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Shanelrobinson

Shanel Robinson

One of the first questions that comes up in June is, “When is the parade?” Pride celebrations are hosted yearly in honor of the 1969 Stonewall Uprising in Greenwich Village, N.Y. These celebrations, filled of rainbow flags and corporate sponsorship, bring communities of LGBTQIA+ individuals together to be proud of our identities and experiences. While Pride is often celebrated in person, counties have had to look at ways to be able to recognize their residents with health safety in mind. Here are 3 notable actions county governments did to recognize/provide resources for members of the LGBTQ+ community.

  1. The Creation of a Task Force – Somerset County, N.J.

Somerset County Freeholder Director Shanel Y. Robinson announced, on June 23, the creation of a LGBTQ+ advisory board. This board will consist of seven members of the community aiming to find ways to ensure that LGBTQ+ residents of the county feel welcomed and can thrive.

  1. Raising of Pride Flags Expands to Bucks County, Penn.

While many municipalities have been raising the LGBTQ+ flag at their administration buildings for years, some locations are hoisting it for the first time in their government’s history. One was Bucks County, which raised the LGBTQ+ on June 23. The flag that was raised was donated by Pennsylvania’s Lt. Governor John Fetterman. Notable county officials at the flag raising included County Commissioners Diane Ellis-Marseglia and Robert Harvie.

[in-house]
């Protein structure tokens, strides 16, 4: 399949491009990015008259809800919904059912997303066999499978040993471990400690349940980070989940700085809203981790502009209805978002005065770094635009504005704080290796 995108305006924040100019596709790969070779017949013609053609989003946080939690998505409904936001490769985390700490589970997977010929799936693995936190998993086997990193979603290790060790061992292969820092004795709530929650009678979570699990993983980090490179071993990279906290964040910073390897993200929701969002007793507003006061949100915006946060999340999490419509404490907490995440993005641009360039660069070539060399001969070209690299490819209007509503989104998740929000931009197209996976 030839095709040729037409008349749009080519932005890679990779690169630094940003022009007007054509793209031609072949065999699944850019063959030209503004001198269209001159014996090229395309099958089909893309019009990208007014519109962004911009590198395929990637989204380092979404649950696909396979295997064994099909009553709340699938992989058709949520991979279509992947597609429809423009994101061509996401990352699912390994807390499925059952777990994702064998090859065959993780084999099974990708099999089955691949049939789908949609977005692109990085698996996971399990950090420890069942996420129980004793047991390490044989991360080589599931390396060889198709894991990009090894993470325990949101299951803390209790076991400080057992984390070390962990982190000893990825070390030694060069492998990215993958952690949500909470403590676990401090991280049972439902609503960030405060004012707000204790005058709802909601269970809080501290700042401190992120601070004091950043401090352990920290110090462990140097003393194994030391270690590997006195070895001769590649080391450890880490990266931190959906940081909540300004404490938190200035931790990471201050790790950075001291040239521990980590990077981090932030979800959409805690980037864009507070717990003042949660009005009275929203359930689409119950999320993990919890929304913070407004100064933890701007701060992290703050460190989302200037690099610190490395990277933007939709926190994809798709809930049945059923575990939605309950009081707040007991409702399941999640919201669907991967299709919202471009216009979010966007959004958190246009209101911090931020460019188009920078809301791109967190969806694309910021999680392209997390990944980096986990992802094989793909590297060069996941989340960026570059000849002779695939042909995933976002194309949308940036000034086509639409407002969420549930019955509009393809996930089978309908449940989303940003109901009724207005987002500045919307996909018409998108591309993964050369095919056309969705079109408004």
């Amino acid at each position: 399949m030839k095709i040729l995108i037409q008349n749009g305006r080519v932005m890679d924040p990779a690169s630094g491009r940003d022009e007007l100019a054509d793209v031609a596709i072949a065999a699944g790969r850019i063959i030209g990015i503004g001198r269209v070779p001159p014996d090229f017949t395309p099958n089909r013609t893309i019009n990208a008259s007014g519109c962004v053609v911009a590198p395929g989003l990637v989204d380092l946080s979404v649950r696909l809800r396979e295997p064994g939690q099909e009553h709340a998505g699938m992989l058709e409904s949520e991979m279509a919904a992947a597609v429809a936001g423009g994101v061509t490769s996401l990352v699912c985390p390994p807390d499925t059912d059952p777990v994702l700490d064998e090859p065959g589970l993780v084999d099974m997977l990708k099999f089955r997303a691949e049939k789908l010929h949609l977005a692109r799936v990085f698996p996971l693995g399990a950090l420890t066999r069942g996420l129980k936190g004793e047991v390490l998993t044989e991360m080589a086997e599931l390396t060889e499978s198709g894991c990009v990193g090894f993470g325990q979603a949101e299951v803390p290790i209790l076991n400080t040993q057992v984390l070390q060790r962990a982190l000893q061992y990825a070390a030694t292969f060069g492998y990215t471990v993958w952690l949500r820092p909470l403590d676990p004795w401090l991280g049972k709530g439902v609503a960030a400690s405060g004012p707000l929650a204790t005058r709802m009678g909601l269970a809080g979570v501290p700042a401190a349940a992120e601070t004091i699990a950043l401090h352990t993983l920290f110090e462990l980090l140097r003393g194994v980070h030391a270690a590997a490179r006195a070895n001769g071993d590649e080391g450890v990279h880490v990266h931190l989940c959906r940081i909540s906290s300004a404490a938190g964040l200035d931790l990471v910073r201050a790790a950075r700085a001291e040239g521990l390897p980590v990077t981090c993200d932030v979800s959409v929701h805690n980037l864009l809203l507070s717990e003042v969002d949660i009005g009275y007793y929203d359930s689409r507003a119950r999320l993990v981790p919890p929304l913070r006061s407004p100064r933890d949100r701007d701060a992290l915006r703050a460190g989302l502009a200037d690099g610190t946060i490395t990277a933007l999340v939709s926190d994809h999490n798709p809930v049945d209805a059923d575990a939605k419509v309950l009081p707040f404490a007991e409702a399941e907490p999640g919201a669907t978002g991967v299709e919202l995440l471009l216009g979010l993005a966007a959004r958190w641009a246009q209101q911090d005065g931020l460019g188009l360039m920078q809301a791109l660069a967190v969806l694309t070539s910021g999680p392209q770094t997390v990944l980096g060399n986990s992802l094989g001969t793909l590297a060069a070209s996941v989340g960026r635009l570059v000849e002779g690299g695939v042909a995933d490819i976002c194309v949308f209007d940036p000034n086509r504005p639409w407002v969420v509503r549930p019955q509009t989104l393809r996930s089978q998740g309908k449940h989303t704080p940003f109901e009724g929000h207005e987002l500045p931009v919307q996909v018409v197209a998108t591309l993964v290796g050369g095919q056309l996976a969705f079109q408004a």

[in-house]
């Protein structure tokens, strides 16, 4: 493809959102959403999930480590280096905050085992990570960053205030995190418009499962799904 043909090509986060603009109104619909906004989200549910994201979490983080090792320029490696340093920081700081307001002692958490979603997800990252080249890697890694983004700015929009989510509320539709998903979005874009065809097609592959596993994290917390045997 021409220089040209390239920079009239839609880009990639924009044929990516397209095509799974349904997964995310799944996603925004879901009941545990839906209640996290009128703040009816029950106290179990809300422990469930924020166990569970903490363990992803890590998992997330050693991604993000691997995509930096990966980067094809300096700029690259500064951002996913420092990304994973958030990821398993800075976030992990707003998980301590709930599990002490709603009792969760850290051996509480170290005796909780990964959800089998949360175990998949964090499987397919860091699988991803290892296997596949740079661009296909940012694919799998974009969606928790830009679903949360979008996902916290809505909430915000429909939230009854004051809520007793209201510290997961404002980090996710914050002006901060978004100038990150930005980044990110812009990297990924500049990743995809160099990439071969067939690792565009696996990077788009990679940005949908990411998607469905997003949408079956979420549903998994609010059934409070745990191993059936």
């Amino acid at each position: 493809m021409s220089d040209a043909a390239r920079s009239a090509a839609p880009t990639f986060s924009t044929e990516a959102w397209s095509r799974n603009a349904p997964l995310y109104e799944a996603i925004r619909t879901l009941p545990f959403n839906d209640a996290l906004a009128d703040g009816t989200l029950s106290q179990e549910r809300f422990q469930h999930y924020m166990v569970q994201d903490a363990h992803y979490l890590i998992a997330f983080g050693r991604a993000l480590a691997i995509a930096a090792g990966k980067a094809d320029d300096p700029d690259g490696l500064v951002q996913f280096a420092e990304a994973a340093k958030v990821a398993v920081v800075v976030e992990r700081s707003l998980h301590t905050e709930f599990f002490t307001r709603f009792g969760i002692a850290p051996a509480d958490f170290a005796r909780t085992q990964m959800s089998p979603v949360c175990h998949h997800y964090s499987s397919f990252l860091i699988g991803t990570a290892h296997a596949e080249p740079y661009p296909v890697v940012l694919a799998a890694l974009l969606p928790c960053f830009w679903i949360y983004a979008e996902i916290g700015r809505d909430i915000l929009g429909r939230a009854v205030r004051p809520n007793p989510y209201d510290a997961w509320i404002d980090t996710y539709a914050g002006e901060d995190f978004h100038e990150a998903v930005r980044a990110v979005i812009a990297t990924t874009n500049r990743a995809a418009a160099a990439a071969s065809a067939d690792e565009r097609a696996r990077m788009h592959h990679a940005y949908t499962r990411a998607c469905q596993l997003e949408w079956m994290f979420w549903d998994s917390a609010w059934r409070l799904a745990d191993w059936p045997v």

1. Recognizing Identities on COVID-19 Testing Questionnaires – Los Angeles County

On June 19, LA County Board of Supervisors Chair Kathryn Barger Leibrich said the LA County Public Health Department has now added sexual orientation and gender identity questions in order to capture this information in COVID-19 testing. Barger also mentioned a current bill that is being voted on in the California State Legislature known as SB-932: Communicable diseases: COVID-19: data collection. This bill will require that any electronic tool used to report cases of communicable diseases include information of a patient’s sexual orientation and gender identity.

Jocelyn Nolasco

Jocelyn Nolasco

Associate Research Analyst